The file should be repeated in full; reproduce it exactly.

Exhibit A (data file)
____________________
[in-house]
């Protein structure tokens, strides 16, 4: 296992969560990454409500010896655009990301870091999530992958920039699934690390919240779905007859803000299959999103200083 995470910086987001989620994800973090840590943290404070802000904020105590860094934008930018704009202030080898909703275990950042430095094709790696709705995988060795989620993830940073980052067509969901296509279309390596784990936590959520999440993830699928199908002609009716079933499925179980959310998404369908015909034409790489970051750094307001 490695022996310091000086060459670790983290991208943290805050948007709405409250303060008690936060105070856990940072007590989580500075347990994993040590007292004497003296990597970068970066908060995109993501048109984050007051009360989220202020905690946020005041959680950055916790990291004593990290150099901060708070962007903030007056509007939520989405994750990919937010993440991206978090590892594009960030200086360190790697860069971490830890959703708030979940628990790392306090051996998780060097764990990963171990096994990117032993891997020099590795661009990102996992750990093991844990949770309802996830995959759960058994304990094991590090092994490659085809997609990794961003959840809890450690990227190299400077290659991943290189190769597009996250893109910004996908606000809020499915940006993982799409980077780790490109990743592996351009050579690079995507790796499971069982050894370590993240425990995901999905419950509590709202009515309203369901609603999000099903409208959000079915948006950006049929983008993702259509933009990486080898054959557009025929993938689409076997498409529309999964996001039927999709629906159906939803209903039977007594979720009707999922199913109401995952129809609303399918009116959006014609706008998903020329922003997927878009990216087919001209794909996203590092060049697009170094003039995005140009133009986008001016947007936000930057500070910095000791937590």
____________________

[in-house]
């Protein structure tokens, strides 16, 4: 296992969560990454409500010896655009990301870091999530992958920039699934690390919240779905007859803000299959999103200083 995470910086987001989620994800973090840590943290404070802000904020105590860094934008930018704009202030080898909703275990950042430095094709790696709705995988060795989620993830940073980052067509969901296509279309390596784990936590959520999440993830699928199908002609009716079933499925179980959310998404369908015909034409790489970051750094307001 490695022996310091000086060459670790983290991208943290805050948007709405409250303060008690936060105070856990940072007590989580500075347990994993040590007292004497003296990597970068970066908060995109993501048109984050007051009360989220202020905690946020005041959680950055916790990291004593990290150099901060708070962007903030007056509007939520989405994750990919937010993440991206978090590892594009960030200086360190790697860069971490830890959703708030979940628990790392306090051996998780060097764990990963171990096994990117032993891997020099590795661009990102996992750990093991844990949770309802996830995959759960058994304990094991590090092994490659085809997609990794961003959840809890450690990227190299400077290659991943290189190769597009996250893109910004996908606000809020499915940006993982799409980077780790490109990743592996351009050579690079995507790796499971069982050894370590993240425990995901999905419950509590709202009515309203369901609603999000099903409208959000079915948006950006049929983008993702259509933009990486080898054959557009025929993938689409076997498409529309999964996001039927999709629906159906939803209903039977007594979720009707999922199913109401995952129809609303399918009116959006014609706008998903020329922003997927878009990216087919001209794909996203590092060049697009170094003039995005140009133009986008001016947007936000930057500070910095000791937590």